My Ayrton-Senna-as-panto-villain stance had never been properly challenged until I saw a preview of Asif Kapadia’s upcoming documentary
I have only the vaguest idea where I was when Princess Diana died, and hopefully you’ll have guessed from the photo that I wasn’t around for JFK. But I remember exactly where I heard about Ayrton Senna’s death. I was in my dad’s Volvo 245 Estate on the A1081 from St Albans to Harpenden, coming home from choir rehearsal. We’d seen him crash, live on television, earlier in the afternoon. They hadn’t shown a replay. Now, two hours later, a radio bulletin was explaining that his brain injuries had been too severe for him to survive.
I remember feeling surprised and even a little guilty as the tears formed in my 15-year-old eyes, and Dad drove on in respectful silence. Senna, it’s fair to say, had not been a much-loved figure in our household, and it felt hypocritical, perhaps, to feel as shaken and sad as I did.
I’d grown up in a house that had pretty strong views about decent, sportsmanlike behaviour. As a teen who tended to absorb, then exaggerate, my parents’ frankly given opinions on sport, the name Senna was closely linked in my mind with the words “arrogant” and “sonavabitch”. We were also a family who valued a robust work ethic above exotic flair, and Senna was not only a foreigner who refused to play by the rules, but he was also the man who kept beating Nigel Mansell. In my family, when it came to heroes, a thrillingly maverick Brazilian playboy was never going to compete with a British ex-bobby whose upper lip bristled like a shoe brush.
My Senna-as-panto-villain stance had never been properly challenged until last week, when I saw a preview of Asif Kapadia’s upcoming documentary, Senna, and scales fell. Sure, it’s a loving and skilfully crafted homage to a man who was the film-maker’s own sporting hero, and as suggestible as my teenage self. But this was more than that. I found myself not only questioning what I thought I knew about F1, but falling in love with a sportsman who I’d been perfectly happy to loathe the first time around.
Senna’s rivalry with Prost, so petty in my imagination, took on a grand, epic sweep. His frustrated complaints at the political decisions that went against him seemed, for the first time, justified. The pure joy he found at the wheel was intoxicating to witness. Even the Brazilian’s trademark arrogance resonated mystically; after an almost miraculous come-from-behind victory in the 1988 Japanese grand prix to win the drivers’ championship, he tells the press: “I saw God.” And of course I realised, 16 years too late, another truth: Senna was hot.
It’s not the only sports documentary to mess with my mind this month. Another excellent film about to hit the big screen is Fire in Babylon, which traces the West Indies’ record-breaking, 16-year undefeated spell back to its origins in the late 1970s under the captain Clive Lloyd. What’s fascinating about it is that, despite a credit roll that thanks everyone from David Gower and Tony Greig to Shane Warne and Michael Vaughan, not a single white face appears on screen to reminisce or analyse.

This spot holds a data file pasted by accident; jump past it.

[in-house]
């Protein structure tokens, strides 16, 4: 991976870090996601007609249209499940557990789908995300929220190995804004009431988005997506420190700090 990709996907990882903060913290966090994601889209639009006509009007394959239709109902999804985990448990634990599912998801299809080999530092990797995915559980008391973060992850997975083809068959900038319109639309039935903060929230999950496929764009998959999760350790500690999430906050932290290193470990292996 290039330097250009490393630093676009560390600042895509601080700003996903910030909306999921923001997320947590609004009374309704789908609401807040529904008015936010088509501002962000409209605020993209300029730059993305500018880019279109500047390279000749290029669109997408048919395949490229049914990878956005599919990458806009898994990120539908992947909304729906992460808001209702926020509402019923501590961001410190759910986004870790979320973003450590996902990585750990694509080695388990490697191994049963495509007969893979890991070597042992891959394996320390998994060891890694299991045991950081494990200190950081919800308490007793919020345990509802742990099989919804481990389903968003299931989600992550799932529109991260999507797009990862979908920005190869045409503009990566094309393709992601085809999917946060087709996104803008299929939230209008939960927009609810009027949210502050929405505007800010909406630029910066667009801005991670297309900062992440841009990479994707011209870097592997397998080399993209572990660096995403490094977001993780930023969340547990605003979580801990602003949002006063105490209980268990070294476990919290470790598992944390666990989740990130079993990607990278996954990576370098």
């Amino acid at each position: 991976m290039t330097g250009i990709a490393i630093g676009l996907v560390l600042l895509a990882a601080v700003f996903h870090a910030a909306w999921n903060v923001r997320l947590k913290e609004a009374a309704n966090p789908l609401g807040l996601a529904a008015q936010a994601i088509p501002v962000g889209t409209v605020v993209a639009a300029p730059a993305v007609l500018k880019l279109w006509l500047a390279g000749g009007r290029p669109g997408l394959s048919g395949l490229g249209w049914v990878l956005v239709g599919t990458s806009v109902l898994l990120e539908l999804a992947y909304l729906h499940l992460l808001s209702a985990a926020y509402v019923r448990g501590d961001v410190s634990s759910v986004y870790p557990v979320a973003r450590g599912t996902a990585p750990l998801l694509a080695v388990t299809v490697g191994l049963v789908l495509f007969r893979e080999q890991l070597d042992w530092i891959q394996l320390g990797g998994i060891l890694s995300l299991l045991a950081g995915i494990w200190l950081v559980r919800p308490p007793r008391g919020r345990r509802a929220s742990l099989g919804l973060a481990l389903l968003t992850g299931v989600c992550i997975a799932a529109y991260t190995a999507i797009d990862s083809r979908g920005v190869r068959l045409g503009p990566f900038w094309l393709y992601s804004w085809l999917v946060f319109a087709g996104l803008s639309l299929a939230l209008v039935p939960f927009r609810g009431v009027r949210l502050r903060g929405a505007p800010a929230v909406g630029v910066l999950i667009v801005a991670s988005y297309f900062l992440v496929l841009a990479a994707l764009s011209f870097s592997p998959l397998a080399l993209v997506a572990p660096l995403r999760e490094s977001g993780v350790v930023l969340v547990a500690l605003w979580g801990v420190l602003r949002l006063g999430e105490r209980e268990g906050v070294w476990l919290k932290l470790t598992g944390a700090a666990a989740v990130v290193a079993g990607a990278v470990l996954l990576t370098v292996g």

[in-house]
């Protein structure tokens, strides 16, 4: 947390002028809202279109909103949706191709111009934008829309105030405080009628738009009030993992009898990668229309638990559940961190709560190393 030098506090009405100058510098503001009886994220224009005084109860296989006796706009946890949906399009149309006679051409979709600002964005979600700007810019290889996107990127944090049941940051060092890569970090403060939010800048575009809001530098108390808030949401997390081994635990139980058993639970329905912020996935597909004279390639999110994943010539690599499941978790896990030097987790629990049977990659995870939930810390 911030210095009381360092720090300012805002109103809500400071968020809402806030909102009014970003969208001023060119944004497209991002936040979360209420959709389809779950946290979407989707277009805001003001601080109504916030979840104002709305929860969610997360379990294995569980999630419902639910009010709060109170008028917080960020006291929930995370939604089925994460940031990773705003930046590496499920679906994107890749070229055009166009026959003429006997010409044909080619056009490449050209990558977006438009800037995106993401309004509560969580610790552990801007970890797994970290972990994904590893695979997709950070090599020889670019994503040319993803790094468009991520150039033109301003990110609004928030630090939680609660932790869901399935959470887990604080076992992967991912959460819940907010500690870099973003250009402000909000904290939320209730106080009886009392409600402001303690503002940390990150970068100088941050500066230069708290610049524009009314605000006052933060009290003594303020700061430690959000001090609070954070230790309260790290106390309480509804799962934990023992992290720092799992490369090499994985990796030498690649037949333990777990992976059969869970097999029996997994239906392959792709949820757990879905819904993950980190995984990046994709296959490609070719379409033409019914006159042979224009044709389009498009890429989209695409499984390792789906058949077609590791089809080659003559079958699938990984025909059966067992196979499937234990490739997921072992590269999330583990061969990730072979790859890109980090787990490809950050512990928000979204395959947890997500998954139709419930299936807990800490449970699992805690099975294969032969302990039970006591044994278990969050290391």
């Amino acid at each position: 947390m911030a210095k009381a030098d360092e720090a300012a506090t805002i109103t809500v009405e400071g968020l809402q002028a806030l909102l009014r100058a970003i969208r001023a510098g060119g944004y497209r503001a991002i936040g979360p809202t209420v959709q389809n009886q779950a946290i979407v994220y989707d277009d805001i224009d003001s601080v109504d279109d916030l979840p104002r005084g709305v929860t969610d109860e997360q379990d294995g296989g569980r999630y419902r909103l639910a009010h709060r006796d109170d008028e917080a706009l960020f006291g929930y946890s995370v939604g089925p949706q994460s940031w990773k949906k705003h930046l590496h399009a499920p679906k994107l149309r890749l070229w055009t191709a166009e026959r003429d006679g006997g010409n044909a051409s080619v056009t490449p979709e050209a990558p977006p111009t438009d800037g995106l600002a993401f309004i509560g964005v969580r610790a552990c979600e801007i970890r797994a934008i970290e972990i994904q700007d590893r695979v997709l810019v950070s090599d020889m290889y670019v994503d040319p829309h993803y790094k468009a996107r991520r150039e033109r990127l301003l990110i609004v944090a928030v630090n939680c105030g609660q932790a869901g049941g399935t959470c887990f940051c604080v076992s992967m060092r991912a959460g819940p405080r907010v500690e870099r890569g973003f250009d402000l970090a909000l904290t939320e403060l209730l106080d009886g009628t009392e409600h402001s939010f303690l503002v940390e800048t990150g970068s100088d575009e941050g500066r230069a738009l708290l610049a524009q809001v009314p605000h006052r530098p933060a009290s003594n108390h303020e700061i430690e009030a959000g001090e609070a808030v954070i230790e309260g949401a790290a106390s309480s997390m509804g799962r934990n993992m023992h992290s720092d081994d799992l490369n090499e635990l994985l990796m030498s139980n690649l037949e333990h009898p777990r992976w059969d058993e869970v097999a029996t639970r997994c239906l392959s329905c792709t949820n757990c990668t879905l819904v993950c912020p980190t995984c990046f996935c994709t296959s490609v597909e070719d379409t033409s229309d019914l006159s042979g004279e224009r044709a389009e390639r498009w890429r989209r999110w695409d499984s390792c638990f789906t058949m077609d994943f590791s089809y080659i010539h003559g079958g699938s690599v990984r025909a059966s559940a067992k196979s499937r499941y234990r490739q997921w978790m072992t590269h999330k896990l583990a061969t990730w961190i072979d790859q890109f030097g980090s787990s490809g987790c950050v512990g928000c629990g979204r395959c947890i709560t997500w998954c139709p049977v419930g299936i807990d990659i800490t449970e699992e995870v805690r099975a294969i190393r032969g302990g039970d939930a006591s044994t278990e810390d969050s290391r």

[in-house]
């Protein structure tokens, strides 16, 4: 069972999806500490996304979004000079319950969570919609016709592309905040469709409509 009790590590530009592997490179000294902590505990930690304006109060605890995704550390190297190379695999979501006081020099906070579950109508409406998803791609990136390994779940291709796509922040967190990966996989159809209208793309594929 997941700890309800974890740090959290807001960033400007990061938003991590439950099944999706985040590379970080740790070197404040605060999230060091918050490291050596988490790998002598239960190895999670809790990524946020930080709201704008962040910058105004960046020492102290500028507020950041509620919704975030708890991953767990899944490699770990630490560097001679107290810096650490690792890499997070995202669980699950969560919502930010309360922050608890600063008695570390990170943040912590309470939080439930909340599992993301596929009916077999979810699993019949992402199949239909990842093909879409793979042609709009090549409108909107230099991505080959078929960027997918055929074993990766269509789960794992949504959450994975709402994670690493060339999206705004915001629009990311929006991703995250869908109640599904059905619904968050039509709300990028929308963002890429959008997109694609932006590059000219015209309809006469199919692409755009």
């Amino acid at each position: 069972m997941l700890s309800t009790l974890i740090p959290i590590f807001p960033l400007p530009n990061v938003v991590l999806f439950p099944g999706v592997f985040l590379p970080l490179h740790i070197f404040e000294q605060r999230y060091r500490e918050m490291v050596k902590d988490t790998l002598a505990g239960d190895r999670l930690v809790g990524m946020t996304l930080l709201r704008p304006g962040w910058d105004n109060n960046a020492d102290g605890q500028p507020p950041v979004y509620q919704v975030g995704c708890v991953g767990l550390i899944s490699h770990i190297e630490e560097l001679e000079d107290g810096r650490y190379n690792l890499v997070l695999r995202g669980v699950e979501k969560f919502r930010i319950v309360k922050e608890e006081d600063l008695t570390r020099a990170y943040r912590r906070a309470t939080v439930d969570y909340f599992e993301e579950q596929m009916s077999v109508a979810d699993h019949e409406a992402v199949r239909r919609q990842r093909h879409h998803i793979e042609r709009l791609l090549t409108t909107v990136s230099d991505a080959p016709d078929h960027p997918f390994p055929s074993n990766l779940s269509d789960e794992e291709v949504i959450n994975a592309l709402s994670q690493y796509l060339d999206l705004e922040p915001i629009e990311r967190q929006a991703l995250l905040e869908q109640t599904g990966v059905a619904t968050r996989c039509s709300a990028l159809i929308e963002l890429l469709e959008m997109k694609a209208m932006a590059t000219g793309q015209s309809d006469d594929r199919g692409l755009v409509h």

This is one of the greatest stories in Test cricket told from a purely West Indian point of view, and, like the Senna film, it forces you to re-evaluate a period of sporting history you thought you knew, to experience it in a different way. For the first time, the narrative isn’t about white guys getting hurt (although there’s plenty of that), and no one asks a black-eyed Mike Gatting where exactly the ball hit him. For once, the 1984 Blackwash doesn’t seem an inevitability. And the terrifying Andy Roberts even reveals himself to be capable of smiling.
We’re in an era when seasons and tournaments overlap in bursts of self-importance, a never-ending firework display; where players’ autobiographies fill supermarket shelves like prepackaged offal. In the current atmosphere, perspective is a disappearing commodity. It’s rare that we have the opportunity to see sporting events outside the prism of our own fan narrative, to realise that the stories around which we base our identities have been moulded and cannibalised by our personal experience of winning or losing.
Still, as a friend pointed out, where does all this revisionism end? Maybe a 2050 documentary on the Tour de France’s doping years will look back fondly on the cyclists who bravely risked their health and livelihoods to bring us pioneering physical feats. Perhaps we’re looking at a future where Alan Shearer is revealed as an acute-minded, fleet-footed footballing aesthete. If I were Steve McClaren, I’d be getting on the phone to Working Title right now.